History of Public Health Nursing in Missouri
Public health nursing in the United States began in the late 1800’s through the efforts of a few wealthy women in New York, Boston, Philadelphia, and Buffalo, who hired trained nurses to care for the poor in their homes. In 1880, New York City established a Division of Child Hygiene in the New York Health Department. This Division demonstrated that public health nurses could reduce infant mortality through home visiting and teaching. In 1898, Los Angeles became the first city to officially employ a nurse to care for the sick in their homes. By 1910, many of the urban visiting nurses had initiated preventive programs for school children, infants, mothers, and patients with tuberculosis.
In March 1883, a State Board of Health was created in Missouri. Its purpose was to protect citizens against the dreaded diseases of smallpox, typhoid, cholera and other communicable diseases. Public health nursing began in Missouri in 1891 when the Ladies Society of Kansas City’s First Congregational Church employed a graduate nurse to visit the poor in their homes. The following year, the Visiting Nurse Association of Kansas City was organized with this purpose:
“to provide skilled nursing care to the sick in their homes -- to teach health and the prevention of disease. By means of cooperation with allied social agencies, assistance was rendered in the solution of social and economic as well as health problems.”
In St. Louis, visiting nursing was initiated in 1895, and the Visiting Nurses Association (VNA) was incorporated in 1911. At this time, several insurance companies offered coverage of nursing care and partly subsidized the VNA.
Public health nursing in rural Missouri had its beginning in the post-war activities of the American Red Cross and the U.S. Public Health Service (1918-1919). The child health demonstrations sponsored by these agencies led to the passage of a bill by the legislature of 1919 that created a Division of Child Hygiene within the State Board of Health. The passage of the Federal Maternity and Infancy Act in 1921 made it possible for the State Board of Health, through the Division of Child Hygiene, to employ several public health nurses.
In 1919, an agreement was reached between the Missouri State Board of Health and the Southwestern Division of the American Red Cross Society, providing a director of the Division of Public Health Nursing of the Department of Health. The purpose of the division was to organize, coordinate and supervise public health nursing activities in the rural sections of the state.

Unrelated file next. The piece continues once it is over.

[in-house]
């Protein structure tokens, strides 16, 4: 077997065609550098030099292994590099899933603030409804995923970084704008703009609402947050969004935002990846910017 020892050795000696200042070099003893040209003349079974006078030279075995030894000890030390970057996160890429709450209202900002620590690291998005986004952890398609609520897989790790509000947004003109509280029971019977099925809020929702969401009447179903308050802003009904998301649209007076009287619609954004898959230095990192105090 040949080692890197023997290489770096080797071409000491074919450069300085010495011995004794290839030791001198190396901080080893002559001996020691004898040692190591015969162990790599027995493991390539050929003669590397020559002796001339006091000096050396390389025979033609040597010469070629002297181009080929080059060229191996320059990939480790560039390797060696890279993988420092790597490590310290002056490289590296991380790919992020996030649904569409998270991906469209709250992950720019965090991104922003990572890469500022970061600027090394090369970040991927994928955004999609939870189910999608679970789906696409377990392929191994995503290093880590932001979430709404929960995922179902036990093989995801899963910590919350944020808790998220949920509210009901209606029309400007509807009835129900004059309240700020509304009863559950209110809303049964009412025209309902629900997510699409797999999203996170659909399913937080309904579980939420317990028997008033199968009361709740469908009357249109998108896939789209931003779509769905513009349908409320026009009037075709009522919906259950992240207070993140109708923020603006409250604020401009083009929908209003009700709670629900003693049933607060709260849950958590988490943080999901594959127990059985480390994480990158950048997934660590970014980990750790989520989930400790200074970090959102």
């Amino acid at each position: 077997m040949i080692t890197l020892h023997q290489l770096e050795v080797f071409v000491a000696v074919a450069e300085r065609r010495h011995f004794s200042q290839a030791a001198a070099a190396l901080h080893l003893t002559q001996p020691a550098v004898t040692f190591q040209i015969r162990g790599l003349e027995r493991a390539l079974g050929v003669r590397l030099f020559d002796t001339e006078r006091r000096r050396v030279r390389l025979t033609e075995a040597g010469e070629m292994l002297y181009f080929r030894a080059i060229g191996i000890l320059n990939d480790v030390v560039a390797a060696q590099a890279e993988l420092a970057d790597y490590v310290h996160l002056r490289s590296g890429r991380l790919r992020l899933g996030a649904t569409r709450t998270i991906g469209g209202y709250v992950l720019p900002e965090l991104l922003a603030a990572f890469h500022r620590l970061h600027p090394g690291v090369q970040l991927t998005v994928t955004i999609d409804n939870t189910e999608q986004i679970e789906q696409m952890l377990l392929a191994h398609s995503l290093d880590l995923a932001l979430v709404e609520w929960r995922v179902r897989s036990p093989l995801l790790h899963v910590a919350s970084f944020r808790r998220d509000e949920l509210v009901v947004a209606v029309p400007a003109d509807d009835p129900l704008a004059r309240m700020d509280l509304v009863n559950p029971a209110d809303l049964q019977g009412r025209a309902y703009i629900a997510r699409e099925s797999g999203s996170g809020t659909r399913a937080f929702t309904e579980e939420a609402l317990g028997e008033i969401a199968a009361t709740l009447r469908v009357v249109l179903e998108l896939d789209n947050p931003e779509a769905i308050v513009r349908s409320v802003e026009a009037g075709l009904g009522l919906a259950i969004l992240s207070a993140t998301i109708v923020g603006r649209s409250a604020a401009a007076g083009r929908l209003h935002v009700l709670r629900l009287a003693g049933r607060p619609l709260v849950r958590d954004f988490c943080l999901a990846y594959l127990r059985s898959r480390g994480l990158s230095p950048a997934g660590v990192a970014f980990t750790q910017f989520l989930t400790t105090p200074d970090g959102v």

From the beginning, the State Board of Health made an effort to keep in touch with all local public health nurses, whether employed by private or official agencies, through letters, bulletins, and field visits. The nurses were encouraged to turn to the state for advice and help; and the Division of Child Hygiene supplied records, forms, literature, and clinic service free of charge to all local public health agencies. During the first few years, most of the local services were supported by county chapters of the American Red Cross. As the Red Cross funds were exhausted, the services were gradually taken over by the county courts or school boards. Beginning in 1923, the Division of Child Hygiene offered financial aid to counties employing public health nurses; and from 1923 to 1931, thirty counties availed themselves of this privilege.
In the 1940’s, the nursing division assisted in the development of regional educational conferences and offered scholarships to assist nurses to further their education. A plan for exchanging a rural nurse for an urban nurse was initiated with the Henry Street Visiting Nurse Association of New York City. Family case records were developed and an increase in tuberculosis and other communicable diseases occupied much of the field nurses’ time. Hospitals also received nursing consultation under the emergency maternity and infant care program. Senior cadet nurses received 4-6 months of training in the rural and urban areas.
In 1945, the Missouri Constitution provided for the establishment of a department to correlate health and welfare activities; and Senate Bill 349 created such a department. The Department of Social Services was created in 1974 and included several divisions, including the Division of Health. The title, public health nurse was changed to community health nurse in 1976. The Department of Health was created in 1987.
There was a division/bureau of nursing from 1931-1995 and a council of nursing met during some of this
Time. In 1997, the position of Public Health Nursing Liaison and the Council of Public Health Nursing were established.
Buhler-Wilkerson. (1985). Public Health Nursing: In Sickness or in Health. 75 (10), 1155-1160.
Bureau of Community Health Nursing. (1985). Community Health Nursing Manual.
Return to Table of Contents